Monday of Lent 3
“Your kingdom come, your will be done, on earth as it is in heaven.” — Matthew 6:10
The fourth stanza of Martin Luther’s catechetical hymn for the Lord’s Prayer, “Our Father, Who from Heaven Above,” is more helpfully and comfortingly rendered in The Lutheran Hymnal (458). There, the end of the first line prays that God, “Obedience in our weal and woe and patience in all grief bestow.” A stark line is drawn here between the theology of glory and the theology of the cross. The theology of glory teaches its followers, in part, to tease out God’s will for their lives through perceived blessings of material wealth, physical health, so-called inner peace, and
a variety of earthly means. The biblical theology of the cross, however, teaches that, regardless of the cares and worries of this life, in Christ’s passion, death all of the promises of God are “yes!” and “Amen!” It is through the cross that we know God’s will for our lives and are granted hope for life everlasting.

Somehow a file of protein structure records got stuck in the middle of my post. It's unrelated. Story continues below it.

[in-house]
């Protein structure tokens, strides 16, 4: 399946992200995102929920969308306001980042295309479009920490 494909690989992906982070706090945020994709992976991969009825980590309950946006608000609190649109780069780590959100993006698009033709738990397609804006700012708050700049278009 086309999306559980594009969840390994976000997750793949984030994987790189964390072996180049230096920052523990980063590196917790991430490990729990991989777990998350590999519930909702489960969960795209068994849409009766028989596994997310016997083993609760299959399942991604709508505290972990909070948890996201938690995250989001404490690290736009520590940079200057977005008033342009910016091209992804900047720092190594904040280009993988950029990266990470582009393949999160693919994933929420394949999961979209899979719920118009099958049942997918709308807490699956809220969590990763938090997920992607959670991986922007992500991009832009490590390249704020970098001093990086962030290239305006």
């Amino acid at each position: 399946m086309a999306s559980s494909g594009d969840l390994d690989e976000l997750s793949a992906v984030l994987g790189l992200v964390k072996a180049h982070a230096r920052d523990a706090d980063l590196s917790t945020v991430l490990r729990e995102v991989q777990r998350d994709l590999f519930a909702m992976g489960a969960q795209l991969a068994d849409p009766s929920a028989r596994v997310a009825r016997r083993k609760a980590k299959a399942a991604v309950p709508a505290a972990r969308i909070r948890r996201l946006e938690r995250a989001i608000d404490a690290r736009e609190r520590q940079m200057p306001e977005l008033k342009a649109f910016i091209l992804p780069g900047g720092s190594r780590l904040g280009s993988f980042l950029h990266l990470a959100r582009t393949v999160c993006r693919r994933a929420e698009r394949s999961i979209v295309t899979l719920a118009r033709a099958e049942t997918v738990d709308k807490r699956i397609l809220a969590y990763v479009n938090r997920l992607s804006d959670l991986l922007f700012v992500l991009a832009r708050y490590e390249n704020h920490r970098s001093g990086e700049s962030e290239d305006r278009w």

We learn through the third petition of the Lord’s Prayer and are reminded
in the fourth stanza of “Our Father, Who from Heaven Above,” that God’s will for our lives in this world isn’t always for rainbows and roses. There are crosses to bear. Extraordinary patience from the Lord Himself is required in times
of grief, want, and plenty. The devil, the world, and our sinful flesh do not want the Word of the Lord to have free course, so we pray that the will of God be done among us that this may be so.
Dear Father in Heaven, throughout our days of pilgrimage in this life, grant us patience and peace through Your Word, and keep us in the true faith until we die. Amen.